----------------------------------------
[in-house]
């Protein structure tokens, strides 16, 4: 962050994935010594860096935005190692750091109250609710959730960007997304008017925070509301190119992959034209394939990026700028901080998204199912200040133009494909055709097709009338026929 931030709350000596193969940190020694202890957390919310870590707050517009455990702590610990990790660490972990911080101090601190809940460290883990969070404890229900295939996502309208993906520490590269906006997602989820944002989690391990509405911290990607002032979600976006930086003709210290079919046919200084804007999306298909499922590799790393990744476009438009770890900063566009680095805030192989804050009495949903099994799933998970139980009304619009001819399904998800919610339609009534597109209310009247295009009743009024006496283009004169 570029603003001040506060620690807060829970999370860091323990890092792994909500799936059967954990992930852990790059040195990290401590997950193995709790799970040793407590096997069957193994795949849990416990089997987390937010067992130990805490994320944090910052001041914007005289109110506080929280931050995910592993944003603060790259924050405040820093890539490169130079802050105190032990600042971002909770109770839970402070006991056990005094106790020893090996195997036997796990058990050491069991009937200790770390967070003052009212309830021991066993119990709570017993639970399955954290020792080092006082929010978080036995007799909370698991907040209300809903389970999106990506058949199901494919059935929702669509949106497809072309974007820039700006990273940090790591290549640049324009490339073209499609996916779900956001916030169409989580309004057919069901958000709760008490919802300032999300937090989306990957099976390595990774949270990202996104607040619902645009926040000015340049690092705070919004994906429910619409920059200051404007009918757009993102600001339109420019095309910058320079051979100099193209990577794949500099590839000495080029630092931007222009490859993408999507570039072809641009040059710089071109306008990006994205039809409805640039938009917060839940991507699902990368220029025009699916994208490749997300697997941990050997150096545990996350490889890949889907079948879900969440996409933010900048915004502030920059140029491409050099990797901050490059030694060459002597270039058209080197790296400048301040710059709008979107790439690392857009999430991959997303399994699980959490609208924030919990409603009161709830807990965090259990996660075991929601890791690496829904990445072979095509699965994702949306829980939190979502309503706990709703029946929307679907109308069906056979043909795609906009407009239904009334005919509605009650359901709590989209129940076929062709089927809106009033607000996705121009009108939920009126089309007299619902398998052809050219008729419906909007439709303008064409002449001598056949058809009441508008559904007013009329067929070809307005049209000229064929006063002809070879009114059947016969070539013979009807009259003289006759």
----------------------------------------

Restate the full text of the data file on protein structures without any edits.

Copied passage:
[in-house]
């Protein structure tokens, strides 16, 4: 962050994935010594860096935005190692750091109250609710959730960007997304008017925070509301190119992959034209394939990026700028901080998204199912200040133009494909055709097709009338026929 931030709350000596193969940190020694202890957390919310870590707050517009455990702590610990990790660490972990911080101090601190809940460290883990969070404890229900295939996502309208993906520490590269906006997602989820944002989690391990509405911290990607002032979600976006930086003709210290079919046919200084804007999306298909499922590799790393990744476009438009770890900063566009680095805030192989804050009495949903099994799933998970139980009304619009001819399904998800919610339609009534597109209310009247295009009743009024006496283009004169 570029603003001040506060620690807060829970999370860091323990890092792994909500799936059967954990992930852990790059040195990290401590997950193995709790799970040793407590096997069957193994795949849990416990089997987390937010067992130990805490994320944090910052001041914007005289109110506080929280931050995910592993944003603060790259924050405040820093890539490169130079802050105190032990600042971002909770109770839970402070006991056990005094106790020893090996195997036997796990058990050491069991009937200790770390967070003052009212309830021991066993119990709570017993639970399955954290020792080092006082929010978080036995007799909370698991907040209300809903389970999106990506058949199901494919059935929702669509949106497809072309974007820039700006990273940090790591290549640049324009490339073209499609996916779900956001916030169409989580309004057919069901958000709760008490919802300032999300937090989306990957099976390595990774949270990202996104607040619902645009926040000015340049690092705070919004994906429910619409920059200051404007009918757009993102600001339109420019095309910058320079051979100099193209990577794949500099590839000495080029630092931007222009490859993408999507570039072809641009040059710089071109306008990006994205039809409805640039938009917060839940991507699902990368220029025009699916994208490749997300697997941990050997150096545990996350490889890949889907079948879900969440996409933010900048915004502030920059140029491409050099990797901050490059030694060459002597270039058209080197790296400048301040710059709008979107790439690392857009999430991959997303399994699980959490609208924030919990409603009161709830807990965090259990996660075991929601890791690496829904990445072979095509699965994702949306829980939190979502309503706990709703029946929307679907109308069906056979043909795609906009407009239904009334005919509605009650359901709590989209129940076929062709089927809106009033607000996705121009009108939920009126089309007299619902398998052809050219008729419906909007439709303008064409002449001598056949058809009441508008559904007013009329067929070809307005049209000229064929006063002809070879009114059947016969070539013979009807009259003289006759």